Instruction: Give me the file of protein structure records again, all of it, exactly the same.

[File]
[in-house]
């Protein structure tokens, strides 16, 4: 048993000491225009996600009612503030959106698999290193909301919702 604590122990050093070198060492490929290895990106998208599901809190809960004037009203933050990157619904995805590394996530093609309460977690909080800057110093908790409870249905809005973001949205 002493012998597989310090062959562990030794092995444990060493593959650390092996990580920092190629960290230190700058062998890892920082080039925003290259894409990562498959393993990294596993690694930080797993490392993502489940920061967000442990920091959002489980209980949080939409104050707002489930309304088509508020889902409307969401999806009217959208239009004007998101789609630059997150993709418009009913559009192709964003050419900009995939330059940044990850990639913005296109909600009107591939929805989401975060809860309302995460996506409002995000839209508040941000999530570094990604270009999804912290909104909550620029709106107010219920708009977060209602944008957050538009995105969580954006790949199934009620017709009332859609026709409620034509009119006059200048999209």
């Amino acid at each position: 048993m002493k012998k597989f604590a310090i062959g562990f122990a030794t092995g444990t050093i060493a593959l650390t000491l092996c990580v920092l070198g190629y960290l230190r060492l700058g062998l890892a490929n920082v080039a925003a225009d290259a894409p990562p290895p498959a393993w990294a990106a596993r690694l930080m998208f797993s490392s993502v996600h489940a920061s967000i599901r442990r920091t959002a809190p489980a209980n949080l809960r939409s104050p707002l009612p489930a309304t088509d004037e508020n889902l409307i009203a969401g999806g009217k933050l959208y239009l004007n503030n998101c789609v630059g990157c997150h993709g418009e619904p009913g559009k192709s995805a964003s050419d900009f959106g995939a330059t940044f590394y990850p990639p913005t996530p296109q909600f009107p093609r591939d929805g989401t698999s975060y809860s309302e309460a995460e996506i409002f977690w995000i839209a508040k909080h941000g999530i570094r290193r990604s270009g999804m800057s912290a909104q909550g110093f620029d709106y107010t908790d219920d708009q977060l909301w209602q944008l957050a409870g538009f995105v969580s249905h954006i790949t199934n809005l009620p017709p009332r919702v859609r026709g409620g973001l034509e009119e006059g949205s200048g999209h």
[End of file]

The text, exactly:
[in-house]
């Protein structure tokens, strides 16, 4: 048993000491225009996600009612503030959106698999290193909301919702 604590122990050093070198060492490929290895990106998208599901809190809960004037009203933050990157619904995805590394996530093609309460977690909080800057110093908790409870249905809005973001949205 002493012998597989310090062959562990030794092995444990060493593959650390092996990580920092190629960290230190700058062998890892920082080039925003290259894409990562498959393993990294596993690694930080797993490392993502489940920061967000442990920091959002489980209980949080939409104050707002489930309304088509508020889902409307969401999806009217959208239009004007998101789609630059997150993709418009009913559009192709964003050419900009995939330059940044990850990639913005296109909600009107591939929805989401975060809860309302995460996506409002995000839209508040941000999530570094990604270009999804912290909104909550620029709106107010219920708009977060209602944008957050538009995105969580954006790949199934009620017709009332859609026709409620034509009119006059200048999209």
């Amino acid at each position: 048993m002493k012998k597989f604590a310090i062959g562990f122990a030794t092995g444990t050093i060493a593959l650390t000491l092996c990580v920092l070198g190629y960290l230190r060492l700058g062998l890892a490929n920082v080039a925003a225009d290259a894409p990562p290895p498959a393993w990294a990106a596993r690694l930080m998208f797993s490392s993502v996600h489940a920061s967000i599901r442990r920091t959002a809190p489980a209980n949080l809960r939409s104050p707002l009612p489930a309304t088509d004037e508020n889902l409307i009203a969401g999806g009217k933050l959208y239009l004007n503030n998101c789609v630059g990157c997150h993709g418009e619904p009913g559009k192709s995805a964003s050419d900009f959106g995939a330059t940044f590394y990850p990639p913005t996530p296109q909600f009107p093609r591939d929805g989401t698999s975060y809860s309302e309460a995460e996506i409002f977690w995000i839209a508040k909080h941000g999530i570094r290193r990604s270009g999804m800057s912290a909104q909550g110093f620029d709106y107010t908790d219920d708009q977060l909301w209602q944008l957050a409870g538009f995105v969580s249905h954006i790949t199934n809005l009620p017709p009332r919702v859609r026709g409620g973001l034509e009119e006059g949205s200048g999209h």